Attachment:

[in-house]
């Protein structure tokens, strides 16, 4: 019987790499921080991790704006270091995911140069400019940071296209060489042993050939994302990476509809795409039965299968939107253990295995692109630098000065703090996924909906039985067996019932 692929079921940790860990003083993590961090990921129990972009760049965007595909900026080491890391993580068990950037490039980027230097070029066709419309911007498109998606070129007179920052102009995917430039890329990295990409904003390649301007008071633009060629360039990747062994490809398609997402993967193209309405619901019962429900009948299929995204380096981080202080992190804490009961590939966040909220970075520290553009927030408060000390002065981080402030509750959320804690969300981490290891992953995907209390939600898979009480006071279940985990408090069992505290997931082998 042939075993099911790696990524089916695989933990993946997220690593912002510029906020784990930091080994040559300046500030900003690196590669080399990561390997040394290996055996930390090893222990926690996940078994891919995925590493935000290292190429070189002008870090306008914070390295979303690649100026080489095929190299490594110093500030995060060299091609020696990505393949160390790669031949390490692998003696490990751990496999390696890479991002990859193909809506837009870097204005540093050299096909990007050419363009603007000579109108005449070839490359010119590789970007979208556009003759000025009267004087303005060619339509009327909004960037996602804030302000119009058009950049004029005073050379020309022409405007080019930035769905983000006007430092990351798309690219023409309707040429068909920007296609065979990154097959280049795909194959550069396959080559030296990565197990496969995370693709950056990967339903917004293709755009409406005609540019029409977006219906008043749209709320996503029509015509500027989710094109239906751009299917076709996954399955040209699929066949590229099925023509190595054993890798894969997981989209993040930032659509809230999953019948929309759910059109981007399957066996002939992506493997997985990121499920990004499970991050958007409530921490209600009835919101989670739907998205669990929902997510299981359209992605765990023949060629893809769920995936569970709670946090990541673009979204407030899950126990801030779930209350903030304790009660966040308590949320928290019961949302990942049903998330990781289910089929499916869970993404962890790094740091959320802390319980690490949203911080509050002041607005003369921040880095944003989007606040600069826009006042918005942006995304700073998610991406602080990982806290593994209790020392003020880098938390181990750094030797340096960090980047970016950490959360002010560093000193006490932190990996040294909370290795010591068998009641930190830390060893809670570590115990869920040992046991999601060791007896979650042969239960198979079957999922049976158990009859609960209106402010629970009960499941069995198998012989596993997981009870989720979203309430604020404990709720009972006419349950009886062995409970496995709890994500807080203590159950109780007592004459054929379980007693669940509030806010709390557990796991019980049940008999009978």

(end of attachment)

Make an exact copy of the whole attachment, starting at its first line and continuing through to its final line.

[in-house]
């Protein structure tokens, strides 16, 4: 019987790499921080991790704006270091995911140069400019940071296209060489042993050939994302990476509809795409039965299968939107253990295995692109630098000065703090996924909906039985067996019932 692929079921940790860990003083993590961090990921129990972009760049965007595909900026080491890391993580068990950037490039980027230097070029066709419309911007498109998606070129007179920052102009995917430039890329990295990409904003390649301007008071633009060629360039990747062994490809398609997402993967193209309405619901019962429900009948299929995204380096981080202080992190804490009961590939966040909220970075520290553009927030408060000390002065981080402030509750959320804690969300981490290891992953995907209390939600898979009480006071279940985990408090069992505290997931082998 042939075993099911790696990524089916695989933990993946997220690593912002510029906020784990930091080994040559300046500030900003690196590669080399990561390997040394290996055996930390090893222990926690996940078994891919995925590493935000290292190429070189002008870090306008914070390295979303690649100026080489095929190299490594110093500030995060060299091609020696990505393949160390790669031949390490692998003696490990751990496999390696890479991002990859193909809506837009870097204005540093050299096909990007050419363009603007000579109108005449070839490359010119590789970007979208556009003759000025009267004087303005060619339509009327909004960037996602804030302000119009058009950049004029005073050379020309022409405007080019930035769905983000006007430092990351798309690219023409309707040429068909920007296609065979990154097959280049795909194959550069396959080559030296990565197990496969995370693709950056990967339903917004293709755009409406005609540019029409977006219906008043749209709320996503029509015509500027989710094109239906751009299917076709996954399955040209699929066949590229099925023509190595054993890798894969997981989209993040930032659509809230999953019948929309759910059109981007399957066996002939992506493997997985990121499920990004499970991050958007409530921490209600009835919101989670739907998205669990929902997510299981359209992605765990023949060629893809769920995936569970709670946090990541673009979204407030899950126990801030779930209350903030304790009660966040308590949320928290019961949302990942049903998330990781289910089929499916869970993404962890790094740091959320802390319980690490949203911080509050002041607005003369921040880095944003989007606040600069826009006042918005942006995304700073998610991406602080990982806290593994209790020392003020880098938390181990750094030797340096960090980047970016950490959360002010560093000193006490932190990996040294909370290795010591068998009641930190830390060893809670570590115990869920040992046991999601060791007896979650042969239960198979079957999922049976158990009859609960209106402010629970009960499941069995198998012989596993997981009870989720979203309430604020404990709720009972006419349950009886062995409970496995709890994500807080203590159950109780007592004459054929379980007693669940509030806010709390557990796991019980049940008999009978």